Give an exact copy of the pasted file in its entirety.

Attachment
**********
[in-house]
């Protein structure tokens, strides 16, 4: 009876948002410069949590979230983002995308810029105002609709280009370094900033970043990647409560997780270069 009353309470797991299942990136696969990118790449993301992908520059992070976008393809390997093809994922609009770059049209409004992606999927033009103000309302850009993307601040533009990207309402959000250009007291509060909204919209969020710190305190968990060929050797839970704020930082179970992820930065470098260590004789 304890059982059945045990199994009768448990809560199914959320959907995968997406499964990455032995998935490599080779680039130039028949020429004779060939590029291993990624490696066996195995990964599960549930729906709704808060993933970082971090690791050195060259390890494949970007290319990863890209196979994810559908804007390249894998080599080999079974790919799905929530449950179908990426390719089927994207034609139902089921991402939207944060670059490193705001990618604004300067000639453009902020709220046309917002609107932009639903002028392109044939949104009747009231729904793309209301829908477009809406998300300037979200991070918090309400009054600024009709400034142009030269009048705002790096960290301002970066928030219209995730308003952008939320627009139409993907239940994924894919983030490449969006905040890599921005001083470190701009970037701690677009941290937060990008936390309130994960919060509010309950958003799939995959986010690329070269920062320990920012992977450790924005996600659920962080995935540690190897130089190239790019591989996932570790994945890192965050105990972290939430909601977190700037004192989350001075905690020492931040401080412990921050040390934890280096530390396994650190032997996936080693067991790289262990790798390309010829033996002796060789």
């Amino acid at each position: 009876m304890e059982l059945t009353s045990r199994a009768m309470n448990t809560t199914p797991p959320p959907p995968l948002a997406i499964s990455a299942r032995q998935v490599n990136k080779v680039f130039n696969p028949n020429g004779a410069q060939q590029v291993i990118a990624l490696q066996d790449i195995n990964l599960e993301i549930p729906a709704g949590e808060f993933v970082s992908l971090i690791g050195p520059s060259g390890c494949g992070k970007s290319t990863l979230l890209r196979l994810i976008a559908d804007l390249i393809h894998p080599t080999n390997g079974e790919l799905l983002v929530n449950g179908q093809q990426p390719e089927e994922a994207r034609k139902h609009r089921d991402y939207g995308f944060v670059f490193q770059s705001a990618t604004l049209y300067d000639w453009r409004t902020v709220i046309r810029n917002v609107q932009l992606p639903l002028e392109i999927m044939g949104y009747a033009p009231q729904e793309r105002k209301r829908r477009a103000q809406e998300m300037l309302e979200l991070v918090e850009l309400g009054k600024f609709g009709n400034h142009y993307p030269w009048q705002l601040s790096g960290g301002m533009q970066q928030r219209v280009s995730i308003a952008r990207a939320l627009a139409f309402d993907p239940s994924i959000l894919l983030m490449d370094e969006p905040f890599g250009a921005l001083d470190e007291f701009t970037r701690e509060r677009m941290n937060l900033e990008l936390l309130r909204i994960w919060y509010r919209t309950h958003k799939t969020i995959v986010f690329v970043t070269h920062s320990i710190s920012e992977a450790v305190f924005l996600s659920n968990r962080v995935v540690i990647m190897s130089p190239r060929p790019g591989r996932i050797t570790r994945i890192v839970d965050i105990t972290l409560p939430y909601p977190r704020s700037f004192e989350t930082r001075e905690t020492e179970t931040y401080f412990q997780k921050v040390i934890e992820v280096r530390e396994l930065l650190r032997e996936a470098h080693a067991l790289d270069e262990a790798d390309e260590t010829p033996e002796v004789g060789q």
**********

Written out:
[in-house]
């Protein structure tokens, strides 16, 4: 009876948002410069949590979230983002995308810029105002609709280009370094900033970043990647409560997780270069 009353309470797991299942990136696969990118790449993301992908520059992070976008393809390997093809994922609009770059049209409004992606999927033009103000309302850009993307601040533009990207309402959000250009007291509060909204919209969020710190305190968990060929050797839970704020930082179970992820930065470098260590004789 304890059982059945045990199994009768448990809560199914959320959907995968997406499964990455032995998935490599080779680039130039028949020429004779060939590029291993990624490696066996195995990964599960549930729906709704808060993933970082971090690791050195060259390890494949970007290319990863890209196979994810559908804007390249894998080599080999079974790919799905929530449950179908990426390719089927994207034609139902089921991402939207944060670059490193705001990618604004300067000639453009902020709220046309917002609107932009639903002028392109044939949104009747009231729904793309209301829908477009809406998300300037979200991070918090309400009054600024009709400034142009030269009048705002790096960290301002970066928030219209995730308003952008939320627009139409993907239940994924894919983030490449969006905040890599921005001083470190701009970037701690677009941290937060990008936390309130994960919060509010309950958003799939995959986010690329070269920062320990920012992977450790924005996600659920962080995935540690190897130089190239790019591989996932570790994945890192965050105990972290939430909601977190700037004192989350001075905690020492931040401080412990921050040390934890280096530390396994650190032997996936080693067991790289262990790798390309010829033996002796060789």
């Amino acid at each position: 009876m304890e059982l059945t009353s045990r199994a009768m309470n448990t809560t199914p797991p959320p959907p995968l948002a997406i499964s990455a299942r032995q998935v490599n990136k080779v680039f130039n696969p028949n020429g004779a410069q060939q590029v291993i990118a990624l490696q066996d790449i195995n990964l599960e993301i549930p729906a709704g949590e808060f993933v970082s992908l971090i690791g050195p520059s060259g390890c494949g992070k970007s290319t990863l979230l890209r196979l994810i976008a559908d804007l390249i393809h894998p080599t080999n390997g079974e790919l799905l983002v929530n449950g179908q093809q990426p390719e089927e994922a994207r034609k139902h609009r089921d991402y939207g995308f944060v670059f490193q770059s705001a990618t604004l049209y300067d000639w453009r409004t902020v709220i046309r810029n917002v609107q932009l992606p639903l002028e392109i999927m044939g949104y009747a033009p009231q729904e793309r105002k209301r829908r477009a103000q809406e998300m300037l309302e979200l991070v918090e850009l309400g009054k600024f609709g009709n400034h142009y993307p030269w009048q705002l601040s790096g960290g301002m533009q970066q928030r219209v280009s995730i308003a952008r990207a939320l627009a139409f309402d993907p239940s994924i959000l894919l983030m490449d370094e969006p905040f890599g250009a921005l001083d470190e007291f701009t970037r701690e509060r677009m941290n937060l900033e990008l936390l309130r909204i994960w919060y509010r919209t309950h958003k799939t969020i995959v986010f690329v970043t070269h920062s320990i710190s920012e992977a450790v305190f924005l996600s659920n968990r962080v995935v540690i990647m190897s130089p190239r060929p790019g591989r996932i050797t570790r994945i890192v839970d965050i105990t972290l409560p939430y909601p977190r704020s700037f004192e989350t930082r001075e905690t020492e179970t931040y401080f412990q997780k921050v040390i934890e992820v280096r530390e396994l930065l650190r032997e996936a470098h080693a067991l790289d270069e262990a790798d390309e260590t010829p033996e002796v004789g060789q």